I was trying to fix people and help them get healthier. But that’s a byproduct of what we’re really solving, which is: How do you get someone engaged around health?

RW: That’s well said. A lot of people just have those “Aha!” moments in their everyday lives. Those solutions are sitting out there. It just takes the right people, at the right time to put them together… Tell us about Avidon Health. The company merged two smaller companies in the past year and a half… What you guys are doing and how?

 

CL: Our belief is [that] healthcare is driven through human connection, but the problem with human connection is that it’s very expensive. In a perfect world, I’d have a doctor, a nutritionist, [and]a personal trainer living with me and telling me what I should and shouldn’t eat, how to workout, making sure I get my vaccinations and take my vitamins, but that’s completely unscalable, and not realistic for most normal people…

 

We spent five [to] six years doing health coaching, so, one-on-one interactions with people all across the country and identified certain trends we recognized that people need to work with. We sought out a digital solution company based on the West Coast that had an incredible cognitive behavioral training process and video courses to support a coaching methodology. We said, “One plus one probably doesn’t equal two, but one plus one equals three.”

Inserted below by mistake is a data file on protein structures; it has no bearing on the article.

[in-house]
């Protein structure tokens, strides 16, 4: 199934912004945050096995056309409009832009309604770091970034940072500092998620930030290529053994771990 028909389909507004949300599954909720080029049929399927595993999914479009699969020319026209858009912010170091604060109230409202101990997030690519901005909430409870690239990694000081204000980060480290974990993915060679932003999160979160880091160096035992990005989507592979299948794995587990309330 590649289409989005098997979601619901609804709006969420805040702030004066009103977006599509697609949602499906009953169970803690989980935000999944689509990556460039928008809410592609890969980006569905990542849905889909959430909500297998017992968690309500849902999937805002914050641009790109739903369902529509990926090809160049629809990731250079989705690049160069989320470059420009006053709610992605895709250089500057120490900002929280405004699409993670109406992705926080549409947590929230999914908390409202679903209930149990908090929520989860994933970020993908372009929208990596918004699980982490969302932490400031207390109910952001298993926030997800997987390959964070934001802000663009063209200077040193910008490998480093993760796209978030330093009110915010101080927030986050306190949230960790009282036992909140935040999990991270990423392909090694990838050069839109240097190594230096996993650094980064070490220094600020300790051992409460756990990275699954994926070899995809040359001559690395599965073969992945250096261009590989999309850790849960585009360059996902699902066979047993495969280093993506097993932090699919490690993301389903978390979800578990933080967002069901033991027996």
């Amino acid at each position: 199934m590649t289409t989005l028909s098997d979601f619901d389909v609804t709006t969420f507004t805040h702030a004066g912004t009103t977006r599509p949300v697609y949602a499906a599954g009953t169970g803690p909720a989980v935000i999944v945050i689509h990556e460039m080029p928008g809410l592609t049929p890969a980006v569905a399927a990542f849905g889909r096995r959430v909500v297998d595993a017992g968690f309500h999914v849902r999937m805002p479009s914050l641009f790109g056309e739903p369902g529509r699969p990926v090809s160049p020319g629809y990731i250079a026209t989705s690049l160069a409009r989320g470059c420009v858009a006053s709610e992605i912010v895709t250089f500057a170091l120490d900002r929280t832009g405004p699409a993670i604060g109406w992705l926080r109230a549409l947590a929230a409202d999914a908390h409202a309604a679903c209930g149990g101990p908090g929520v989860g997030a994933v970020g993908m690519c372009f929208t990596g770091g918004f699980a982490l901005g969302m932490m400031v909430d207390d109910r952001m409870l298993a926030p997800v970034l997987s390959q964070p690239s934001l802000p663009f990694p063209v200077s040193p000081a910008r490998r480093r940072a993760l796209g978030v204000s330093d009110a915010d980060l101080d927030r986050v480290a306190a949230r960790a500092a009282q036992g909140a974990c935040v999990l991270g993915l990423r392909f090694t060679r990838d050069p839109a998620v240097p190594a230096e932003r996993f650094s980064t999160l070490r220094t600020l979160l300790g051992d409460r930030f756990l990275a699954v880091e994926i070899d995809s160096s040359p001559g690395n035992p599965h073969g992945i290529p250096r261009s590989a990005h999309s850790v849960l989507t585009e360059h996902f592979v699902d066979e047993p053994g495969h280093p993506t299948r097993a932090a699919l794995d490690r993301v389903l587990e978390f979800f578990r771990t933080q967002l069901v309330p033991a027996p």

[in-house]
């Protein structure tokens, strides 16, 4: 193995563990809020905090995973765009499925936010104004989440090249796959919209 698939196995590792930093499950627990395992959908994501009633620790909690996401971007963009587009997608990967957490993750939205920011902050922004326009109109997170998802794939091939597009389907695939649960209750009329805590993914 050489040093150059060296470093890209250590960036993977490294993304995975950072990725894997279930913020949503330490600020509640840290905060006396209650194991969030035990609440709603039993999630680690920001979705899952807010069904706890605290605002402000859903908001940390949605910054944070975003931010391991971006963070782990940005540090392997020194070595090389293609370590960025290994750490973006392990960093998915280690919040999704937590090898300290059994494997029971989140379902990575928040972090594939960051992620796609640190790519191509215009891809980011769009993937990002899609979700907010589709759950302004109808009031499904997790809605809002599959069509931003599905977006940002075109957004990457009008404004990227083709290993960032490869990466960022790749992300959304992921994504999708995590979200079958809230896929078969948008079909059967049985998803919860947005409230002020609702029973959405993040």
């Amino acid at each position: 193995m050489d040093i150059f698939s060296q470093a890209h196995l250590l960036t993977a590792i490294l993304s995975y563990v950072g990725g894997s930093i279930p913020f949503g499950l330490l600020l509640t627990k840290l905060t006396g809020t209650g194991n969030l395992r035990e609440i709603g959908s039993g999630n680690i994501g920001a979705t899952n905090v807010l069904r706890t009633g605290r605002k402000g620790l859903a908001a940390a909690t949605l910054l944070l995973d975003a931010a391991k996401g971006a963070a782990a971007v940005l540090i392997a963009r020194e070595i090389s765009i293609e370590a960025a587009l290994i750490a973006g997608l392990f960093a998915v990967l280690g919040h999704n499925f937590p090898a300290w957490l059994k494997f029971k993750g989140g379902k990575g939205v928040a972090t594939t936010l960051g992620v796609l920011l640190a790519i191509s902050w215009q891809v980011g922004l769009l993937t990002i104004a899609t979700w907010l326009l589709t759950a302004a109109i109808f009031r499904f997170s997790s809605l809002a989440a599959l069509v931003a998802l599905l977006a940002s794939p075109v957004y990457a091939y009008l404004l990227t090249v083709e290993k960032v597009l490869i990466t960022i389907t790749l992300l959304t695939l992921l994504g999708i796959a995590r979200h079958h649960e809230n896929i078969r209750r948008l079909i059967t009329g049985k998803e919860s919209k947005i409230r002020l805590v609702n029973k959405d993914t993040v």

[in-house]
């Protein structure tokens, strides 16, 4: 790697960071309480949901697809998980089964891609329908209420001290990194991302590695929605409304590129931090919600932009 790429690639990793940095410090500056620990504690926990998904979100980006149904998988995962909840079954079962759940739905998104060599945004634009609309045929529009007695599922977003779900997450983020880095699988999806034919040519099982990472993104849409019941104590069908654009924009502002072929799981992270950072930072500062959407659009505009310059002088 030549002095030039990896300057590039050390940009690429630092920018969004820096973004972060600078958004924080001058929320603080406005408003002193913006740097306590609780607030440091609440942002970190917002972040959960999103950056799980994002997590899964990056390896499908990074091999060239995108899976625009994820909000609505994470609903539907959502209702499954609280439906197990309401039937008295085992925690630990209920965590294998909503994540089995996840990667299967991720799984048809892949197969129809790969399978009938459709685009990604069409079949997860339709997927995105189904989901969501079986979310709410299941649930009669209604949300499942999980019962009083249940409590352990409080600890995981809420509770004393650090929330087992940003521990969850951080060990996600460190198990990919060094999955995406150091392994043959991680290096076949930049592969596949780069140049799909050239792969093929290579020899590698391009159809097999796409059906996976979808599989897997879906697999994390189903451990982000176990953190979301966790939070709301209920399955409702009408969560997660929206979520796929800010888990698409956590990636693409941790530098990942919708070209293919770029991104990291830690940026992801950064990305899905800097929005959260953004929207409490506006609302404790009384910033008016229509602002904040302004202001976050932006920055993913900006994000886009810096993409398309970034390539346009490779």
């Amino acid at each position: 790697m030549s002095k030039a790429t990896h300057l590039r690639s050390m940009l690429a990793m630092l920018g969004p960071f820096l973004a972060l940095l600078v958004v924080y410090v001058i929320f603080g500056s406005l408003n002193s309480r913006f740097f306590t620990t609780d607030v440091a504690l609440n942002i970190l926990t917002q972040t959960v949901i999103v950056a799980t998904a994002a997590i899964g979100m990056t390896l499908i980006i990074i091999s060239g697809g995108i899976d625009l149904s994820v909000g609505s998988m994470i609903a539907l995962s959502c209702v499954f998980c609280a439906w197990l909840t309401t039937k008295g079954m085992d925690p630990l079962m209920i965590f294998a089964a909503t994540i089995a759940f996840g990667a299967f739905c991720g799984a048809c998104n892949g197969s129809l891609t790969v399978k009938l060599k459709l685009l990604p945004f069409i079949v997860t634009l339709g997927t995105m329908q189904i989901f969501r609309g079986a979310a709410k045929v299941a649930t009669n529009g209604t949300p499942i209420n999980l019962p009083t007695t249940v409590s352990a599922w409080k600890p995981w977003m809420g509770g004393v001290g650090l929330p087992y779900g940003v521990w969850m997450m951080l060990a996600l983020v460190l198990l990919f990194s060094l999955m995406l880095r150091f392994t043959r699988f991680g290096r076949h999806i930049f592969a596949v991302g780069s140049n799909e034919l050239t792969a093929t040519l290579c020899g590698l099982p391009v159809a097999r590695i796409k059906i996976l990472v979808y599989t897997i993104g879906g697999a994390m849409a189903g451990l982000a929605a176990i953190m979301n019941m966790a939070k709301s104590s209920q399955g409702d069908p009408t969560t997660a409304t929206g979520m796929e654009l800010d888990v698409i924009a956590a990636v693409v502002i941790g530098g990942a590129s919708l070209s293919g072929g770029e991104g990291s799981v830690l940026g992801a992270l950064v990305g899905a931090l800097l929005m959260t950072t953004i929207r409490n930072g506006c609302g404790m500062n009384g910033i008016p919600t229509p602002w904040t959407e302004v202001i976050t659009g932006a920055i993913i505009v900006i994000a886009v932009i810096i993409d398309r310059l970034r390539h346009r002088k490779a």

It took those two pieces: [Being] human-centered and coach-driven, and layering in enablement technologies to make the coaches more successful and effective. [That’s what we] think is a huge differentiator [for us] – [we empower] technology with a human-centered focus and [partner it with ] a human-first approach. We’re having our coaches and our care teams and clinicians say, “Here’s all the things people need.” Then, the technical team and engineers build it. So, now, it feels like you’re really interacting with one person.

 

 

Our Work: Upleveling a Product That’s All About Great Service

 

RW: There are a lot of solutions in and around that space, but you really seem to have a lot more empathy around what people are facing, and understanding that connection. It seems to be more about the combining of real people and technology, and trying to figure out where that happy ground is, because it seems neither one on their own is fixing the problem.